Rugby lives come in many shapes and forms, but few stranger than that of All Black prop Keith Murdoch, who has died aged 74.
He played only three Tests, but the conclusion of that brief trajectory and its extraordinary aftermath left a legend outweighing much longer careers.
Immensely powerful and, at 238 pounds -- large by the standards of the times -- he appeared when he emerged with Otago at 20 in 1964 to be potentially the next in the line of hugely dominant All Black props epitomised by Kevin Skinner and Ken Gray.
Where Skinner had the intense self-discipline of the fine boxer he had once been and Gray a mature sophistication evident in principled opposition to contact with apartheid-era South Africa, Murdoch had an uncontrolled wild man quality which made him still scarier, but was also ultimately his downfall.
His was an oddly stop-start career. He was a regular in All Black trials, but took years to break into the team. When he did make the tour to South Africa in 1970, he was sidelined by illness and only played in the final Test.
The following year he might have made a significant difference to an All Black front row unable to achieve the expected dominance over the touring, unprecedentedly victorious Lions. But he never played against them, a series of withdrawals both puzzling and frustrating the All Black selectors.
A reputation for off-field wildness pursued him onto the All Black tour of Britain, Ireland and France in 1972, but all of that unfulfilled potential came together on the afternoon of Dec. 2 in the first international, at Cardiff.
Wales, in the early stages of their second acknowledged Golden Age, reckoned to have their best chance of beating the Blacks since their last victory in 1953. But their chances were effectively destroyed by a hugely dominant first-half display by the tourists, who led 13-3 at the interval.
Murdoch was at the heart of that effort, claiming New Zealand's try as he picked up to drive across from close range at the front of a forward rush which commentator Bill McLaren likened to "a great All Black blanket." It was 19-16 at the end, following a valiant Welsh comeback in which memories of a disallowed JPR Williams 'try' and All Black obstructions still resonate with Wales fans old enough to remember.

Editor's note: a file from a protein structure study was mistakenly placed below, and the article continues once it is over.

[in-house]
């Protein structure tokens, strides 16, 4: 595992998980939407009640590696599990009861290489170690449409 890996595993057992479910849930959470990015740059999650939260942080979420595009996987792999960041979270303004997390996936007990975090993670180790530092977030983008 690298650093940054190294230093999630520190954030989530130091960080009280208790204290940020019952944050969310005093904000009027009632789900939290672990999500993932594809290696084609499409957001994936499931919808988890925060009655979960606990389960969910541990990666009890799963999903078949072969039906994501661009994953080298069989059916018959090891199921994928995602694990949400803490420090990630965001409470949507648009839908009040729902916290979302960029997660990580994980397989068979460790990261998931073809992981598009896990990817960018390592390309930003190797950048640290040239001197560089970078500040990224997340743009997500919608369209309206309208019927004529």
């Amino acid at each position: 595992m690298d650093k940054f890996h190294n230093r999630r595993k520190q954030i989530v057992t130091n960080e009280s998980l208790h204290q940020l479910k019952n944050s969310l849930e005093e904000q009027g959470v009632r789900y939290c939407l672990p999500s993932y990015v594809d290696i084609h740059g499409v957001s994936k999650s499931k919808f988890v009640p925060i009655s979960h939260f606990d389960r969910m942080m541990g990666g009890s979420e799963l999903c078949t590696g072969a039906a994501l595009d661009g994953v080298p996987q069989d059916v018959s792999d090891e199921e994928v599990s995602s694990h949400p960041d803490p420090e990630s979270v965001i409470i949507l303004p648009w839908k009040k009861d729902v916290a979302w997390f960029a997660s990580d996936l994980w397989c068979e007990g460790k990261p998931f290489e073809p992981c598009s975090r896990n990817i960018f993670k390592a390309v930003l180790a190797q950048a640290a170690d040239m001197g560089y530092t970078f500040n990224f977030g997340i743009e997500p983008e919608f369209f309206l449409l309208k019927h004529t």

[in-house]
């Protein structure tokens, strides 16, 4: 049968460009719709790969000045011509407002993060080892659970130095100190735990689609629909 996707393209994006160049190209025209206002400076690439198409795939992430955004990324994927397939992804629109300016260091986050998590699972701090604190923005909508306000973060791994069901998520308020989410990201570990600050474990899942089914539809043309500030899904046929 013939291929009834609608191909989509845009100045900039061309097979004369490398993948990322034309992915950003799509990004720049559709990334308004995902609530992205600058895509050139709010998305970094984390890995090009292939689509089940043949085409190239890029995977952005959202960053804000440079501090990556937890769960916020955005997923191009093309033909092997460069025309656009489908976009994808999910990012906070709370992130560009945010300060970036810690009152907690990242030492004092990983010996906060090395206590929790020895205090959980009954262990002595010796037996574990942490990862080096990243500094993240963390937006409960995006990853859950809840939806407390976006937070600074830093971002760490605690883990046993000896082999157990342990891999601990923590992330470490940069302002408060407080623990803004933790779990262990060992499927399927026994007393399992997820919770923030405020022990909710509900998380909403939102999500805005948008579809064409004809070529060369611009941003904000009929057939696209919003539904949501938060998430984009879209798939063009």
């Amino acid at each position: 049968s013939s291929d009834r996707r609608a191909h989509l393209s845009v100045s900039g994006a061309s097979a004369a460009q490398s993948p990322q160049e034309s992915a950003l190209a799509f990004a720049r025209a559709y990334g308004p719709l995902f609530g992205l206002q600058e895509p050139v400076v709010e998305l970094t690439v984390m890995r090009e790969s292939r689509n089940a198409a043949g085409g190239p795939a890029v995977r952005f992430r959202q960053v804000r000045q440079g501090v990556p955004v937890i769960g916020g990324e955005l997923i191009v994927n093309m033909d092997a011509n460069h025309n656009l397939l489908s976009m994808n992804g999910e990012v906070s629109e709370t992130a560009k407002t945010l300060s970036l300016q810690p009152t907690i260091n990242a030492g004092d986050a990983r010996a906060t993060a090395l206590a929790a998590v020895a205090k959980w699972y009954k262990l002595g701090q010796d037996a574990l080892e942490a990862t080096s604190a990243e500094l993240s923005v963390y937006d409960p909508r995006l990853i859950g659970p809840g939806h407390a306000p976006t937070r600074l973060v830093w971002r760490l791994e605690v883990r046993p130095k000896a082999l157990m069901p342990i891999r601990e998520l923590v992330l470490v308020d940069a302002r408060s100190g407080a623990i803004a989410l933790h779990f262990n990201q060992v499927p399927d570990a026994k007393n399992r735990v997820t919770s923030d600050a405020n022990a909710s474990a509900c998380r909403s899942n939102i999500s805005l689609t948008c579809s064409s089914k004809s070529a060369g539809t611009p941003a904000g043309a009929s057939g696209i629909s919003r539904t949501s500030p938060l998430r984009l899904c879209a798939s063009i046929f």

Failure to beat the All Blacks remains the single asterisk against the greatness of that Welsh era, with Murdoch entitled to a significant part of the credit for the 64-years-and-counting sequence of New Zealand victories which continues to this day.
But it all came apart in the early hours of the following day. A violent incident in the Angel Hotel with a security guard, reported by teammates such as fullback Joe Karam as having set out to provoke him, led to Murdoch being sent home. Most of the team, not least skipper Ian Kirkpatrick, were horrified. Manager Ernie Todd was accused of caving in to pressure from British officialdom and the media.
Nobody anticipated what followed. Put on a plane to New Zealand, Murdoch got off in Australia and disappeared for the remaining 45 years of his life into the outback of the Northern Territory.
Confirmed subsequent sightings were rare. New Zealand rugby's great chronicler Terry McLean tracked him down in the late 1970s, only to be instructed firmly and directly what he should do if he wished to preserve life and limb. McLean, who was brave but not foolhardly, promptly complied.
Television research Margot McRae, who later wrote a play about him, found him friendlier when she in turn located him in 1990, but their 45-minute conversation was entirely off-camera. While describing his refusal to explain himself as 'heroic' in its rejection of modern media confessionals and finding him "very happy in himself" she said the interview was "like getting blood from a stone."
There were also reports of his returning for a while to New Zealand in the 1980s and saving a child from drowning, and an enforced break from cover in 2001 when he was called as witness at an inquest in Tennant's Creek near Darwin into the death of a man last seen trying to break into his home. Murdoch, who was also questioned twice by the police, broke silence to insist that he was called purely as a witness, and was cleared when the investigation closed in 2002 with no charges due to lack of evidence.
His former club Zingari Richmond flew its flag at half-mast on Friday after receiving news from members of Murdoch's family. Club chairman Doug Baughan's statement that "the exact circumstances are not yet clear," was wholly in keeping with a life of which historian Lindsay Knight wrote that "No All Black has been more controversial, more enigmatic and more tragic."